Home to pristine beaches and stunning historic cities, Spain is the most popular destination for Americans crossing the pond this summer, but contrary to popular belief, it’s not Madrid, Barcelona, or even trendy Ibiza that’s on their radar.

Though it is not coastal, and thus not your typical sunny getaway, the inland city of Girona has seen visitors from the United States and Canada increase by 48% since 2019, making it one of the fastest-growing destinations in the Iberian country.

A medieval gem that featured on Game of Thrones, Girona has never been as popular to visit as it is now, and Americans are leading the way:

Girona Is One Of The Best-Preserved Medieval Cities In Europe

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Located in Catalonia, an autonomous region in southwestern Spain best known for its capital Barcelona, Girona is a picturesque Spanish city just over 100,000 residents call home, boasting over 1,400 years of a fascinating History, and one of the best-preserved medieval quarters in Europe.

Unlike other European cities of its league, that have been built and rebuilt more times than we could count, Girona has remained virtually unchanged since its first stone was laid, and with the exception of a handful of subsequent Art Nouveau additions, it’s a literal getaway back to the Middle Ages.

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Criss-crossed by narrow streets and with buildings that carry that distinct ocher color, it is best known among Game of Thrones fans as King’s Landing, with some scenes from the HBO magnum opus of a show having been filmed here.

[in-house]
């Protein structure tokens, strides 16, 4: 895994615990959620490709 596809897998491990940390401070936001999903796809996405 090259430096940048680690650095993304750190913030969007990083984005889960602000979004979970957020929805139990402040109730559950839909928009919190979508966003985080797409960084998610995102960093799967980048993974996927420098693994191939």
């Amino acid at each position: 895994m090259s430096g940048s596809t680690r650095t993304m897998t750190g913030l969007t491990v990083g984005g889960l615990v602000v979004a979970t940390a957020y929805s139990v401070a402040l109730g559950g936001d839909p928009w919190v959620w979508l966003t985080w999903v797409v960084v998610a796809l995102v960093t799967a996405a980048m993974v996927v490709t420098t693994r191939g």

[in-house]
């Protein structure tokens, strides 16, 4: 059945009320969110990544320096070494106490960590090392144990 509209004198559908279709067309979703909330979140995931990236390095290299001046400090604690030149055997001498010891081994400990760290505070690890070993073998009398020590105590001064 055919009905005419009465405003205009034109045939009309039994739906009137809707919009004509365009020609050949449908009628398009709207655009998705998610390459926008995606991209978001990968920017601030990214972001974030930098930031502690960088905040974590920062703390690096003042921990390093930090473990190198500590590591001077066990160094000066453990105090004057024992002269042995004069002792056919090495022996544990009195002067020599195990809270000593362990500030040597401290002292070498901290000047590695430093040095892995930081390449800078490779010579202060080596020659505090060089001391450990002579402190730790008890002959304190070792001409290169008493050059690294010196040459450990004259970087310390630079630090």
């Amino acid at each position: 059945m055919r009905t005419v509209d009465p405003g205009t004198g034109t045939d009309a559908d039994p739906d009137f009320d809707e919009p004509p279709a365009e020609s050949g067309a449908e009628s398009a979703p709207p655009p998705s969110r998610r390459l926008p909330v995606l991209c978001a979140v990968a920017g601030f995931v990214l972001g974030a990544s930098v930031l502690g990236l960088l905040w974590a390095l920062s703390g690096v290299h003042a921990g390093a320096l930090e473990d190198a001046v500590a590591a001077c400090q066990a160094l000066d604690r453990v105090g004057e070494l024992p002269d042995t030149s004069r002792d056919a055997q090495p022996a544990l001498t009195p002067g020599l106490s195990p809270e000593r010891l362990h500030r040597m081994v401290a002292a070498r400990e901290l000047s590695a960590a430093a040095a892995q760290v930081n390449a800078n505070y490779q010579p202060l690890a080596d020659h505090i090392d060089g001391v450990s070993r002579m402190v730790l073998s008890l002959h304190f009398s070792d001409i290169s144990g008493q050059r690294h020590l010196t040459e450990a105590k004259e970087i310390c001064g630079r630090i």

We know what you’re thinking, what about Dubrovnik in Croatia?

Well, Game of Thrones had filming locations all over Europe, and both Girona and Dubrovnik provided the backdrop for the fantasy world’s fictitious capital.

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If you’ve followed the show for years, you might recognize Girona Cathedral, a Catalan Gothic effort that’s been a symbol of the city’s skyline for centuries on end, and the Jewish Quarter’s arched passageways and maze-like network of cobbled streets.

Other noteworthy points of interest include the Romanesque church of Sant Pere de Galligants, attached to Benedictine monastery in operation since the 1100s, the Church of Sant Feliu, largely built in the 14th century, and the incredibly well-preserved Arab Baths.

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Why Do Americans Love Girona All Of A Sudden?

In short, Girona looks like it’s been ripped out the pages of a chivalric romance, with all the picturesque, hidden courtyards (with the classic ornate well in the center), defensive walls and fortifications, and tall church spires rising up to the bright-blue summer skies.

Speaking of, summers here are some of the balmiest in Europe, with temperatures averaging 87.8°F, and little to no rain: whether it’s getting lost in the Old Town, or strolling the scenic Onyar riverfront, lined by colorful skinny buildings, risks of being surprised by rain are minimal.